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Are we approaching the global energy future in the wrong ways?

The past several months we saw a few remarkable innovations in the low-carbon energy market. These innovations bring forth some mind shifting paradigms; they inviting us to re-examine old concepts and take a hard look at what needs to be changed.

For example, Chinese entrepreneur Zhang Yue claims we are looking at things completely from the wrong perspective : ""Our era's problem is not productivity and it's not wealth. It's not even politics or democracy. In society today - including China and all the countries of the world - we're facing the increasingly grave problem of environmental pollution."

According to Yue, the solutions is the construction of very high, very green and very clean buildings where many people can live & work (at least 2km high and capable of holding 30,000 people). With minimal impact on the environment (compared to sprawling neighbourhoods, roads, infrastructures etc) and very clean living environment, Yue believes we can alleviate up to 68% of health problems.

It may sounds like a far out dream, but he is already raising money for his first building, which is intended to be the highest in the world and will be constructed in 3-4 months.

In Tunisia, Saphon Energy is proposing that we replace all wind turbines with blade-less ones. These pose no environmental danger for birds and bats, eliminates annoying noises, and will allow us to store the energy on the spot.

I love the fact that a country like Tunisia, which just recently needed came to the world's attention with the need for aid to their oppressed people can now participate in the high scale commercial arena.

The developments in big countries are moving as well. Tata Motors unveiled the very affordable electric eMO car early this year and that ADB is in the process of transforming tricycles, took-tooks and rickshaws in the Asian region to run on electricity.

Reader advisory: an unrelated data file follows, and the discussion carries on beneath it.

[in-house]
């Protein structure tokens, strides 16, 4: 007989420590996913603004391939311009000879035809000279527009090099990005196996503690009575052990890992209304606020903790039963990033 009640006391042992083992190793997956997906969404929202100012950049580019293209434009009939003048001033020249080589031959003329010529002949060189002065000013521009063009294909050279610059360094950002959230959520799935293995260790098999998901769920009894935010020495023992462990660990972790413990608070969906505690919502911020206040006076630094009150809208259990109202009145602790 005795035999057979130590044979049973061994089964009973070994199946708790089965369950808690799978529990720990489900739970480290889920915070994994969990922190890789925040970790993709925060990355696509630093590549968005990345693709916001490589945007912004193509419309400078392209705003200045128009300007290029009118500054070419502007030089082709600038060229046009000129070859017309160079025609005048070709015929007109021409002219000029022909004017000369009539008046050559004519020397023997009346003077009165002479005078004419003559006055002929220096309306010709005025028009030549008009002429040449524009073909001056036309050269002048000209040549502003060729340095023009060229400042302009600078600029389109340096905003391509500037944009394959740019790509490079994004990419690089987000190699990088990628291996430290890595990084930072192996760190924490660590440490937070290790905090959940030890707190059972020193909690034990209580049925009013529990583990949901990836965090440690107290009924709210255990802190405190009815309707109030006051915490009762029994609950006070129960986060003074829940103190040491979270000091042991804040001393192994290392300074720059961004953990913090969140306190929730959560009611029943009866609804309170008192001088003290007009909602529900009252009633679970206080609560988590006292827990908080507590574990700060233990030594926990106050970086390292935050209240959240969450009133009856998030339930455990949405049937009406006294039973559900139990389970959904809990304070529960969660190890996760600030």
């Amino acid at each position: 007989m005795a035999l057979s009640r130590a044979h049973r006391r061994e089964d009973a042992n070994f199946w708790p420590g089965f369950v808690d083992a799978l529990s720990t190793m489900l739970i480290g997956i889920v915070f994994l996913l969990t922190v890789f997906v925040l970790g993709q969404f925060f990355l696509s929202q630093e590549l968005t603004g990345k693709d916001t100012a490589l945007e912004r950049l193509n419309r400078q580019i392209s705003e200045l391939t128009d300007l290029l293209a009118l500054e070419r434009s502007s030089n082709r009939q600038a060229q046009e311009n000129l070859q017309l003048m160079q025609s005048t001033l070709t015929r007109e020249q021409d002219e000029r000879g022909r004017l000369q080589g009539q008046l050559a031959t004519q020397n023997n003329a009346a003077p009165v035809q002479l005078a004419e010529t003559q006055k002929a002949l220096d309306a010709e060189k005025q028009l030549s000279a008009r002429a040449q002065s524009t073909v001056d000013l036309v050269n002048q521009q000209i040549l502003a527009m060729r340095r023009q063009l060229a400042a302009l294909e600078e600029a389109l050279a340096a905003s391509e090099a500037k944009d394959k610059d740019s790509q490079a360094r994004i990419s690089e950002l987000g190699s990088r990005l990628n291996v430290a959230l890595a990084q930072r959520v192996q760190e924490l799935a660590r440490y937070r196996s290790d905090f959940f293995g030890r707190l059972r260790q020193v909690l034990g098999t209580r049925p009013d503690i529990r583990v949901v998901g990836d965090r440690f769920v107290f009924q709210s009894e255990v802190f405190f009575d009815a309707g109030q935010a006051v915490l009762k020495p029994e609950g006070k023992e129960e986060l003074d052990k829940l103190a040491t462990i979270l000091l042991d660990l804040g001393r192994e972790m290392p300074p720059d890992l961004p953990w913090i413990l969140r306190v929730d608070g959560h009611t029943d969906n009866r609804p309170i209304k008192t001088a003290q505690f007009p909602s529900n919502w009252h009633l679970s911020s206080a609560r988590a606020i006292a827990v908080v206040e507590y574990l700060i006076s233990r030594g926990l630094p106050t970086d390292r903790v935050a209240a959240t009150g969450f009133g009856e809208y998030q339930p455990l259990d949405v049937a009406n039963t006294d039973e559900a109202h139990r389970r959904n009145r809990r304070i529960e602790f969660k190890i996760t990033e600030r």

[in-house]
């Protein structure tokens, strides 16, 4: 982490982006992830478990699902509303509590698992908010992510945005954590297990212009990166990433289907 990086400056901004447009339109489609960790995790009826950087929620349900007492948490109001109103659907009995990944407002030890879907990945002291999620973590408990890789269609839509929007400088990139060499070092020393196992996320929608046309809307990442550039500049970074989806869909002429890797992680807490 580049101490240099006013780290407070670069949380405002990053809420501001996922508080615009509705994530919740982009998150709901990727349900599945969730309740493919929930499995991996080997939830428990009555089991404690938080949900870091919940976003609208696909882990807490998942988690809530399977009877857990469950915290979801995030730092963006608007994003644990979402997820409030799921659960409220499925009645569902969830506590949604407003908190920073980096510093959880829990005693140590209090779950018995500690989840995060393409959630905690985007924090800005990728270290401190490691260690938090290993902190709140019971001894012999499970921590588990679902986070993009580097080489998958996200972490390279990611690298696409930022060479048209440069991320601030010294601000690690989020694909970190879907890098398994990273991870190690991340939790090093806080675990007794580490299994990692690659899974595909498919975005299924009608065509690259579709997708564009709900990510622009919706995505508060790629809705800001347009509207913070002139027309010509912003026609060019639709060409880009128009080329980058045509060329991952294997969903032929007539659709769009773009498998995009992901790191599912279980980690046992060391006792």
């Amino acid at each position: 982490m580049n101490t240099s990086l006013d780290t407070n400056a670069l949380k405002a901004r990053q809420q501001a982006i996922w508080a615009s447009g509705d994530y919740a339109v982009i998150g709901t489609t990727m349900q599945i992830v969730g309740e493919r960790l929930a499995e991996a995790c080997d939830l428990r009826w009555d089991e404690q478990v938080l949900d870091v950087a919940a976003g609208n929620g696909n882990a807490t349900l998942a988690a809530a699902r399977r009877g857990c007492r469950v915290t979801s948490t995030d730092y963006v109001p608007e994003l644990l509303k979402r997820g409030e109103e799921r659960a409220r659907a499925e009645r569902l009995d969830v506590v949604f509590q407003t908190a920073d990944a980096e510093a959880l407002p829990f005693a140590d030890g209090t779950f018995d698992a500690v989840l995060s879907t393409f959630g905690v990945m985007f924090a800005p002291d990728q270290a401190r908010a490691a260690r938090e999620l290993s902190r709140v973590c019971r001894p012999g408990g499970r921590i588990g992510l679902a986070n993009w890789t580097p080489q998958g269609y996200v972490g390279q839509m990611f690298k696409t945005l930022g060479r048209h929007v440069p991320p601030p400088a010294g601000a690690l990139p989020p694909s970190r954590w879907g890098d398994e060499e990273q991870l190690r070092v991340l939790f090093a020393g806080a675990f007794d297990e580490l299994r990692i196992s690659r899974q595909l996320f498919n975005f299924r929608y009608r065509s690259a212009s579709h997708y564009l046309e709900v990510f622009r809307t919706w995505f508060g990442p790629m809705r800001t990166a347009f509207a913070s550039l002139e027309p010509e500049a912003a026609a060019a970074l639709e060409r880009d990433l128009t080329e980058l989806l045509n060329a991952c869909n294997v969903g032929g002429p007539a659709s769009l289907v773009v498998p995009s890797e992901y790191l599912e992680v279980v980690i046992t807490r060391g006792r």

The new ways to look at green innovation –

The main components to ignite innovation are strong support to inventors and entrepreneurs from local authorities or financial groups. Without them, there is very slim chance that entrepreneurs from countries who are still barely standing on their feet will come out with technologies which will re-define the playing field.

The challenge is, of course, once you have all of those right components and drive in place, how do you minimize the risk? How do you test it and bring it up in the right moment, or what happens when you find out that a technology might be very good but there are 20 similar ones in development in various parts of the world.

I am a strong believer that competitions and cross borders open-source collaboration can be a good replacement when large government support is not available.

GE showed very nicely that with a well executed competition (Ecomagination) they can reap benefits of over $100B.

ZFEP from the UAE showed that you do not have to be in the midst of the developed world to organize a successful competition.

The open-source collaboration is just starting to gain momentum over the last couple of years, but I believe that it has significant potential to tap resources from around the world and come out with drastically innovative solutions.

Examples for some initial successes can be seen with the "3D printing open source for sustainable development" and the solar wikihouse which is one of its initial success stories.

I think the countries and players who will find the right ways to integrate such competiveness with a collaboration balance will be able to encourage and deliver results even if they do not have the huge sums to slowly nurture them over time.

The name of the game might be to come up with a whole new playing field, one that incorporates energy generation, one that has high rates of energy efficiency and low environmental impact/ pollution by design. Renewable energy is become to be one of the main forces which is re-shaping the future of the world we live in, and in many ways, to my opinion, for the better.

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